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The Irish Times - Thursday - Property - - Advice -

We bought a ter­raced house in a de­vel­op­ment built in 2006 and it turns out the walls are pa­per thin. We can hear the neigh­bours talk­ing to each other and worse. How can we block out the sounds? Sound trans­fer be­tween houses is a com­mon prob­lem in prop­er­ties built dur­ing the rush of the Celtic Tiger. Lack of at­ten­tion to de­tail in many cases has re­sulted in poor-qual­ity con­struc­tion. The sound trans­fer oc­curs as a re­sult of air­borne noise (voices, mu­sic, etc). The air­borne sound wave strikes the wall and the pres­sure vari­a­tions cause the wall to vi­brate. This vi­bra­tional en­ergy is trans­ferred through the wall and ra­di­ated as air­borne sound on the other side.

The main is­sue is the qual­ity of the mor­tar bed and point­ing in the party wall dur­ing con­struc­tion stage. Most party walls are a 100mm (4in) solid block on the flat which is ad­e­quate if done cor­rectly and com­pli­ant with build­ing reg­u­la­tions.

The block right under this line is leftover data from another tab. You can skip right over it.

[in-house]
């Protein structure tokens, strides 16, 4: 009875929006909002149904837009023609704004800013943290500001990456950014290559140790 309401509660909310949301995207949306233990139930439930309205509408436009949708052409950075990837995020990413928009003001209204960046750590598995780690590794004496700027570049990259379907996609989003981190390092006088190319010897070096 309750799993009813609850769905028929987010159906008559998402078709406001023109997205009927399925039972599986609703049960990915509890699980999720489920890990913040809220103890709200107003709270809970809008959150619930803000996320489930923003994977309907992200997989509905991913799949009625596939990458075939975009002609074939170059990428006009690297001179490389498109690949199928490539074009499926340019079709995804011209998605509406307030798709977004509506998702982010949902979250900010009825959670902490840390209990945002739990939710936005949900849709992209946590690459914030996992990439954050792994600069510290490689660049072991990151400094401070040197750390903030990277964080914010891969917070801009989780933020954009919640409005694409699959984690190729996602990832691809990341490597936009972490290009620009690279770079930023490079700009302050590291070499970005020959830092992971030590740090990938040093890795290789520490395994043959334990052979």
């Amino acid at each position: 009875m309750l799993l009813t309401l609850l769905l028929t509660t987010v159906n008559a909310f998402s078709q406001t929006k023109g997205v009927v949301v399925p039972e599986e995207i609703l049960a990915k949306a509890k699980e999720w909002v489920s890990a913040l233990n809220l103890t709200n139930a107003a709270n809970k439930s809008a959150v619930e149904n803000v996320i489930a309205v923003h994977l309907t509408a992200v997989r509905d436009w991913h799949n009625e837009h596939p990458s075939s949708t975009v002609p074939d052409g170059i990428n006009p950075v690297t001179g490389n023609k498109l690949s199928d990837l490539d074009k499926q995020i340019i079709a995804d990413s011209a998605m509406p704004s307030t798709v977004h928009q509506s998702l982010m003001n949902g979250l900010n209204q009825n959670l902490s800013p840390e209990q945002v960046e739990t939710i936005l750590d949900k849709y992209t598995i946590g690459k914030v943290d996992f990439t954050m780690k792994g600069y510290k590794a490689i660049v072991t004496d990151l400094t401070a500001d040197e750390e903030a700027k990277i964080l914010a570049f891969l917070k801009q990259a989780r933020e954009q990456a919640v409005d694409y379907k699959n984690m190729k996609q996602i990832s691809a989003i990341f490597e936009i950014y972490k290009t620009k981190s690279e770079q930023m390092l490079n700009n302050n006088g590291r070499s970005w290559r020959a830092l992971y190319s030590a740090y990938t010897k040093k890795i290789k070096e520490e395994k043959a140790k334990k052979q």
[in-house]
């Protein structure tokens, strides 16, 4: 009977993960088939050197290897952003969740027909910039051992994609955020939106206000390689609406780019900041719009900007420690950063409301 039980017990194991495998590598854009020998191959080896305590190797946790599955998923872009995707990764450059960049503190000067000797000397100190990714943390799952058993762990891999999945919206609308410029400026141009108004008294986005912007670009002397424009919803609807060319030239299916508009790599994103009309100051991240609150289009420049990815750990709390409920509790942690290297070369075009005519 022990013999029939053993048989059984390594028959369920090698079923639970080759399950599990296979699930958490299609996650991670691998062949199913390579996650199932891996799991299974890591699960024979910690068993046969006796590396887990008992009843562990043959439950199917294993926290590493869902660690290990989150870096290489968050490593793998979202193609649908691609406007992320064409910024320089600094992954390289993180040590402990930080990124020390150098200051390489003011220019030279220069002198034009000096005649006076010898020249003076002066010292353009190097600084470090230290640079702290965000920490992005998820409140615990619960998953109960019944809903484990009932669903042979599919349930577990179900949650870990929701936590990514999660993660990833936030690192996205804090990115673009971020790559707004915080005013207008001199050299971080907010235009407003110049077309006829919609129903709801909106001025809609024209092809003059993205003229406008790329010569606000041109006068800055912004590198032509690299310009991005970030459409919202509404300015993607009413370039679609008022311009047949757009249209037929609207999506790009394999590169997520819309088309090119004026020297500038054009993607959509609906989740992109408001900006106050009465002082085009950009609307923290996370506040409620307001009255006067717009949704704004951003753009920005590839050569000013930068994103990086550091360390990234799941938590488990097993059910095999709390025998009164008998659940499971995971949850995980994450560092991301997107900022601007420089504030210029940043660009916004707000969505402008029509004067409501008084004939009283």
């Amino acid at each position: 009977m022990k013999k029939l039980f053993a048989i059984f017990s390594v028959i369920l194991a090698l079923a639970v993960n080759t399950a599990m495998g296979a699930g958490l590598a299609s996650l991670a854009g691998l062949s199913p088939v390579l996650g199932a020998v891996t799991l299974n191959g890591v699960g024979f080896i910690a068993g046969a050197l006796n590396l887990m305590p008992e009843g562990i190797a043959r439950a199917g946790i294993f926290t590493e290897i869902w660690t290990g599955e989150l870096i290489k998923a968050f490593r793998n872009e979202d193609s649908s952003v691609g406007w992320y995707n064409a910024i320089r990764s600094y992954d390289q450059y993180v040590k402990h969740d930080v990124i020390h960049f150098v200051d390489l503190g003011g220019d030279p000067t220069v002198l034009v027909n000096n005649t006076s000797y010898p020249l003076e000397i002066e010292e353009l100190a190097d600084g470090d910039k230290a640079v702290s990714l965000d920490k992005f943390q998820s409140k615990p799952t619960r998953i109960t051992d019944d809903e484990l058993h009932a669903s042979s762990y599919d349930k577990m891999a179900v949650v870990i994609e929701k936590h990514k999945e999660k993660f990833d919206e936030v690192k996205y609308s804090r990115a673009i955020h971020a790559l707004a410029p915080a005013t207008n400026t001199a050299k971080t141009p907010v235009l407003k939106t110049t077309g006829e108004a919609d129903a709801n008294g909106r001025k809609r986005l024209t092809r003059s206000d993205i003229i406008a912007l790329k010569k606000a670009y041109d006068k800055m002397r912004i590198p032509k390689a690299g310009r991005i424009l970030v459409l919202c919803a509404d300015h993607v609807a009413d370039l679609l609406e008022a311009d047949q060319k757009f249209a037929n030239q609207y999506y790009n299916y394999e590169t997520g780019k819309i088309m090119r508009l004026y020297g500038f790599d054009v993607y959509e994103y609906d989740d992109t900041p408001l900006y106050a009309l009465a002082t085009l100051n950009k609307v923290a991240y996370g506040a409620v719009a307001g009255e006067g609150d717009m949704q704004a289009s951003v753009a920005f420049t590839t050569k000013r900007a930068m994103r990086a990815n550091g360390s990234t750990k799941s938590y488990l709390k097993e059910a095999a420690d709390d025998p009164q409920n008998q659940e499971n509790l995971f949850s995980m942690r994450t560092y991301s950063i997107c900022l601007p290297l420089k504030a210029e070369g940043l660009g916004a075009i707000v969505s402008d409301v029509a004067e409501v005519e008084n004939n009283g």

A good block layer will trowel on an even bed of mor­tar of ap­prox­i­mately 10mm thick­ness with no voids or gaps. Once the block is laid he will then run the trowel along the fin­ished joint both hor­i­zon­tally and ver­ti­cally be­fore mov­ing on to the next layer of blocks. Alas this skill was lost for some time and, in the rush to build 250 blocks in a day, the trades­men slapped a daub of mor­tar on to the pre­vi­ous layer and pressed on with gaps and voids and no point­ing up of the mor­tar joints.

What can you do ret­ro­spec­tively? It is very dif­fi­cult to sound­proof an ex­ist­ing wall par­tic­u­larly around floors, ceil­ings and ad­join­ing par­ti­tions.

In all, there are three ways to sound­proof a con­crete block party wall and some com­bi­na­tion of all three may need to be con­sid­ered de­pend­ing on your house type and room lay­out, etc: